Not just the ap­proved in­di­ca­tions: FDA to study DTC drug ads that in­clude sec­ondary end­point da­ta

While most of the world bans di­rect-to-con­sumer ad­ver­tis­ing for pre­scrip­tion drugs, the FDA said Fri­day that it’s launch­ing a study in­to how peo­ple might per­ceive such ads that in­clude in­for­ma­tion on sec­ondary end­points that are not part of an ap­proved in­di­ca­tion.

The on­line re­search will ex­am­ine the im­pact of adding a dis­clo­sure about a sec­ondary claim (i.e. clin­i­cal ben­e­fit in­for­ma­tion based on a sec­ondary end­point re­port­ed in a prod­uct’s ap­proved la­bel­ing) in DTC and health­care provider-di­rect­ed on­line pro­mo­tions.

“In some cas­es, truth­ful and non-mis­lead­ing pre­sen­ta­tions about sec­ondary end­points in well-de­signed clin­i­cal stud­ies can pro­vide re­li­able in­for­ma­tion about treat­ment ef­fects that may be dis­tinct from the treat­ment ef­fects de­scribed in the prod­uct’s in­di­ca­tion state­ment,” FDA said in the Fed­er­al Reg­is­ter ex­plain­ing the need for the re­search.

The agency of­fered the ex­am­ple of a can­cer drug in­di­cat­ed to treat a spe­cif­ic type of can­cer based on a pri­ma­ry end­point of sur­vival, where­as a sec­ondary end­point in the study may pro­vide da­ta about an ad­di­tion­al dis­tinct ben­e­fit, such as func­tion­al sta­tus.

For this re­search, the agency is fo­cus­ing on di­a­betes drugs and the sec­ondary claim dis­clo­sure that ex­plains “even though the drug is not in­di­cat­ed for weight loss, that it can help some peo­ple lose weight.”

One com­menter on the re­search said it “lacks prac­ti­cal util­i­ty” be­cause it treats the sec­ondary ben­e­fit claim as not re­lat­ed to the prod­uct’s in­di­cat­ed us­es.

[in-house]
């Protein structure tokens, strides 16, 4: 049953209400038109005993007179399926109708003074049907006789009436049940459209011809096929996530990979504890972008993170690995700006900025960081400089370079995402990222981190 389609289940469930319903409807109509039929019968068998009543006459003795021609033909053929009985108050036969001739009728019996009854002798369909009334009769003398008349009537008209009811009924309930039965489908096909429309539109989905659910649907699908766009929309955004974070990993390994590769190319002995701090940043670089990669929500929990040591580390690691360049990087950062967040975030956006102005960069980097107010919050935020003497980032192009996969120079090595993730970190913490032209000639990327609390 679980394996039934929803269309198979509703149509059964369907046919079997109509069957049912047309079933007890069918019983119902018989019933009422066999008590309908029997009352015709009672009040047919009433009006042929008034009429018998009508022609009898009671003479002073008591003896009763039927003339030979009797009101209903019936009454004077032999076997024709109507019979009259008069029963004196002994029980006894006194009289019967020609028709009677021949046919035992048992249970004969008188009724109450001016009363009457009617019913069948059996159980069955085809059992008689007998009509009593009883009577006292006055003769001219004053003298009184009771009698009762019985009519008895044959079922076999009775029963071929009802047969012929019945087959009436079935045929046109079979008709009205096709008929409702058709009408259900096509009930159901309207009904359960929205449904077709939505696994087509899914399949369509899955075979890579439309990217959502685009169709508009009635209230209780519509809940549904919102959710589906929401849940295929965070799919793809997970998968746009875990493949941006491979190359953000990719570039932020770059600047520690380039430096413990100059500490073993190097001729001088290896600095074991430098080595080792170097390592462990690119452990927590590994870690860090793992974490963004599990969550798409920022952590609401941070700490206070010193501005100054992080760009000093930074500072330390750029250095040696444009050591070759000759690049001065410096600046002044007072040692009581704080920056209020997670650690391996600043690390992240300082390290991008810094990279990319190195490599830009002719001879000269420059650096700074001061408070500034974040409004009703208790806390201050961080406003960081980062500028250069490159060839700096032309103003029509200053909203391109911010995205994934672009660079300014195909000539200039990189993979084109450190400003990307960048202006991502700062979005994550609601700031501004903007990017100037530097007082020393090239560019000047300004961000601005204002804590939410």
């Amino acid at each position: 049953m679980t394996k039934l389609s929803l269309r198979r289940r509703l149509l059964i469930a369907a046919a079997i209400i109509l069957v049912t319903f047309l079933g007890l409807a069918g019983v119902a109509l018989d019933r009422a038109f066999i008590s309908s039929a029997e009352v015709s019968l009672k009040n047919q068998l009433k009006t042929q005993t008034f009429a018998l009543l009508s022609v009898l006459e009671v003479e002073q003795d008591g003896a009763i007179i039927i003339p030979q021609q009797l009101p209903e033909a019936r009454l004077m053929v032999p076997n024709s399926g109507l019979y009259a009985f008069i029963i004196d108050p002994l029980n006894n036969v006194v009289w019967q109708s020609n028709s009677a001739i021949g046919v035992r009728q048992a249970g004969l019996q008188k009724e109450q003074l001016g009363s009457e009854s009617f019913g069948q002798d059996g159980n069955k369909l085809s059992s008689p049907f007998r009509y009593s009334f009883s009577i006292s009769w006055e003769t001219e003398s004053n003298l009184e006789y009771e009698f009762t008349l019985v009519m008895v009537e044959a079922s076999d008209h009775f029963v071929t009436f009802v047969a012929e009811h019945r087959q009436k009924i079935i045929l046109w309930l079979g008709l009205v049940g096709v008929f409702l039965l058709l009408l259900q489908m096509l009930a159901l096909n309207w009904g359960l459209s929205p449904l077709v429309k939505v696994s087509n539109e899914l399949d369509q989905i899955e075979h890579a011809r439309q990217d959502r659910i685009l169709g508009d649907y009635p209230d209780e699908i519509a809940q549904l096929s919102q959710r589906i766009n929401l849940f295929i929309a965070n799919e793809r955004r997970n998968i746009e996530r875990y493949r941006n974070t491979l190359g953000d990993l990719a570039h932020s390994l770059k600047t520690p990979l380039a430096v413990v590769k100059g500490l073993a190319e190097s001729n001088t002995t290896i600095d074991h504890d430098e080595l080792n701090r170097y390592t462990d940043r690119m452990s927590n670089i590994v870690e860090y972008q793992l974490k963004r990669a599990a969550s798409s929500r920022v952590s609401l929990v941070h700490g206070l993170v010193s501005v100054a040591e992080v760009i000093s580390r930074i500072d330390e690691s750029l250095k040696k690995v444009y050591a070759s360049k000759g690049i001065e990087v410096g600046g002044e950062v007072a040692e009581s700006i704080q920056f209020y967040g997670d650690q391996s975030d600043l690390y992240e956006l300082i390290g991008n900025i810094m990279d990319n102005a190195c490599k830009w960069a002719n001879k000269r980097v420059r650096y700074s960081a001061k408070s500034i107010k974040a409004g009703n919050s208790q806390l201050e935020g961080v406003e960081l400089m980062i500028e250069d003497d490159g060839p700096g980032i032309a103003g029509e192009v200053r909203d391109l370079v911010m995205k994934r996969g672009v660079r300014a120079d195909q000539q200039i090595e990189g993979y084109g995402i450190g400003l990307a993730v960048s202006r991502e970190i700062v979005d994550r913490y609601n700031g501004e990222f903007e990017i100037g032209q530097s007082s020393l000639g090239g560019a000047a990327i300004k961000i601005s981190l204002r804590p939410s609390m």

But FDA said it’s not mak­ing any gen­er­al­iza­tions about the ap­proval sta­tus of the sec­ondary claim, adding, “In this sce­nario, a dis­clo­sure about the sec­ondary claim may help the au­di­ence in­ter­pret the sec­ondary claim and pro­vide con­text. The pur­pose of this study is to eval­u­ate such dis­clo­sures about this spe­cif­ic type of sec­ondary claim and mea­sure the im­pact on per­cep­tions of and at­ti­tudes to­ward the prod­uct.”

In re­sponse to an­oth­er ques­tion on whether it’s ap­pro­pri­ate for the FDA to study the prac­tice of med­i­cine, the agency de­fend­ed the need for this re­search, claim­ing, “It is a prop­er sub­ject for FDA re­search to study whether par­tic­u­lar fram­ing of state­ments con­tributes to an HCP’s ac­cu­rate un­der­stand­ing or to mis­un­der­stand­ing about drugs to in­form their pre­scrib­ing de­ci­sions in the course of their prac­tice of med­i­cine.”

In ad­di­tion to the sec­ondary claims re­search, the agency al­so said it’s work­ing on an­oth­er study re­lat­ed to the dis­clo­sure that a cer­tain prod­uct is a biosim­i­lar.

FDA said the pur­pose of that study is “to un­der­stand whether par­tic­i­pants would ask their doc­tor to switch their med­ica­tion af­ter view­ing the ad.”

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